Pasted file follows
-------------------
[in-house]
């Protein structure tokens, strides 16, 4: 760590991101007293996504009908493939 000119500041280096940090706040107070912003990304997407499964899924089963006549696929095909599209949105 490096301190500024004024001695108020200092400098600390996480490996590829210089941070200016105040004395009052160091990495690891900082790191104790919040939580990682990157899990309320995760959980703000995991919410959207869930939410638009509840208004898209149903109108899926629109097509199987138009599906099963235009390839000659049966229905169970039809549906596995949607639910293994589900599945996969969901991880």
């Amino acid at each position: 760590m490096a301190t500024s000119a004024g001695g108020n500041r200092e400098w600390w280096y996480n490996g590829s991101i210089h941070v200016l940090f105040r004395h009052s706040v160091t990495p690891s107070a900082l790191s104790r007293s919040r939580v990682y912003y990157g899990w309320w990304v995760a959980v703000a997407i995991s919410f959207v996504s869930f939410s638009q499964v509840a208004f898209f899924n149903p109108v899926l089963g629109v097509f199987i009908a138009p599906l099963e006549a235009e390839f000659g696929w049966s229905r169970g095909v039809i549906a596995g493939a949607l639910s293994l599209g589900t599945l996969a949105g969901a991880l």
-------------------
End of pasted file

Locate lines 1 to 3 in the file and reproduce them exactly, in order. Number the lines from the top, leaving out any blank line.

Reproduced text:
[in-house]
């Protein structure tokens, strides 16, 4: 760590991101007293996504009908493939 000119500041280096940090706040107070912003990304997407499964899924089963006549696929095909599209949105 490096301190500024004024001695108020200092400098600390996480490996590829210089941070200016105040004395009052160091990495690891900082790191104790919040939580990682990157899990309320995760959980703000995991919410959207869930939410638009509840208004898209149903109108899926629109097509199987138009599906099963235009390839000659049966229905169970039809549906596995949607639910293994589900599945996969969901991880």
């Amino acid at each position: 760590m490096a301190t500024s000119a004024g001695g108020n500041r200092e400098w600390w280096y996480n490996g590829s991101i210089h941070v200016l940090f105040r004395h009052s706040v160091t990495p690891s107070a900082l790191s104790r007293s919040r939580v990682y912003y990157g899990w309320w990304v995760a959980v703000a997407i995991s919410f959207v996504s869930f939410s638009q499964v509840a208004f898209f899924n149903p109108v899926l089963g629109v097509f199987i009908a138009p599906l099963e006549a235009e390839f000659g696929w049966s229905r169970g095909v039809i549906a596995g493939a949607l639910s293994l599209g589900t599945l996969a949105g969901a991880l």